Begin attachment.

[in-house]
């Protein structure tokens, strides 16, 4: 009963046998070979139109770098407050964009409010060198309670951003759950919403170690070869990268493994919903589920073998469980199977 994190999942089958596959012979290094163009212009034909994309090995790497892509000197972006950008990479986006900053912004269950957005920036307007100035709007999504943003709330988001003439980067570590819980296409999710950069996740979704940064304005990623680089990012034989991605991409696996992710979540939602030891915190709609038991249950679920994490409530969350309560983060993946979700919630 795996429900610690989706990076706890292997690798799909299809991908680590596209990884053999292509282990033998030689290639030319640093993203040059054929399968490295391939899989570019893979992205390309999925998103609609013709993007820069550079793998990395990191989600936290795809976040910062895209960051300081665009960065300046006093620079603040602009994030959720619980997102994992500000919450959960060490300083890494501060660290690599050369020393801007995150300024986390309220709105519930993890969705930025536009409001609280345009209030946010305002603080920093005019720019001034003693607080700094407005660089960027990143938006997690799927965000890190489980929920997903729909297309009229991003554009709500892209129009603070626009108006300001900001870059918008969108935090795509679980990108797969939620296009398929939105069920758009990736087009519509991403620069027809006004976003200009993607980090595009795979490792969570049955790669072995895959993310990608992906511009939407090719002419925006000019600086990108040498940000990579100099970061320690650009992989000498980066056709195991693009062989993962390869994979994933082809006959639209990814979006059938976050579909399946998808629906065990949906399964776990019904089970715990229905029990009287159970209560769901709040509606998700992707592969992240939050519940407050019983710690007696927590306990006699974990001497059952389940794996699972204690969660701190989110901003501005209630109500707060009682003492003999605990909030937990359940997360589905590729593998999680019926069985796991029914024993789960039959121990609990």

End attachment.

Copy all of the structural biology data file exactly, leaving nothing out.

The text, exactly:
[in-house]
């Protein structure tokens, strides 16, 4: 009963046998070979139109770098407050964009409010060198309670951003759950919403170690070869990268493994919903589920073998469980199977 994190999942089958596959012979290094163009212009034909994309090995790497892509000197972006950008990479986006900053912004269950957005920036307007100035709007999504943003709330988001003439980067570590819980296409999710950069996740979704940064304005990623680089990012034989991605991409696996992710979540939602030891915190709609038991249950679920994490409530969350309560983060993946979700919630 795996429900610690989706990076706890292997690798799909299809991908680590596209990884053999292509282990033998030689290639030319640093993203040059054929399968490295391939899989570019893979992205390309999925998103609609013709993007820069550079793998990395990191989600936290795809976040910062895209960051300081665009960065300046006093620079603040602009994030959720619980997102994992500000919450959960060490300083890494501060660290690599050369020393801007995150300024986390309220709105519930993890969705930025536009409001609280345009209030946010305002603080920093005019720019001034003693607080700094407005660089960027990143938006997690799927965000890190489980929920997903729909297309009229991003554009709500892209129009603070626009108006300001900001870059918008969108935090795509679980990108797969939620296009398929939105069920758009990736087009519509991403620069027809006004976003200009993607980090595009795979490792969570049955790669072995895959993310990608992906511009939407090719002419925006000019600086990108040498940000990579100099970061320690650009992989000498980066056709195991693009062989993962390869994979994933082809006959639209990814979006059938976050579909399946998808629906065990949906399964776990019904089970715990229905029990009287159970209560769901709040509606998700992707592969992240939050519940407050019983710690007696927590306990006699974990001497059952389940794996699972204690969660701190989110901003501005209630109500707060009682003492003999605990909030937990359940997360589905590729593998999680019926069985796991029914024993789960039959121990609990």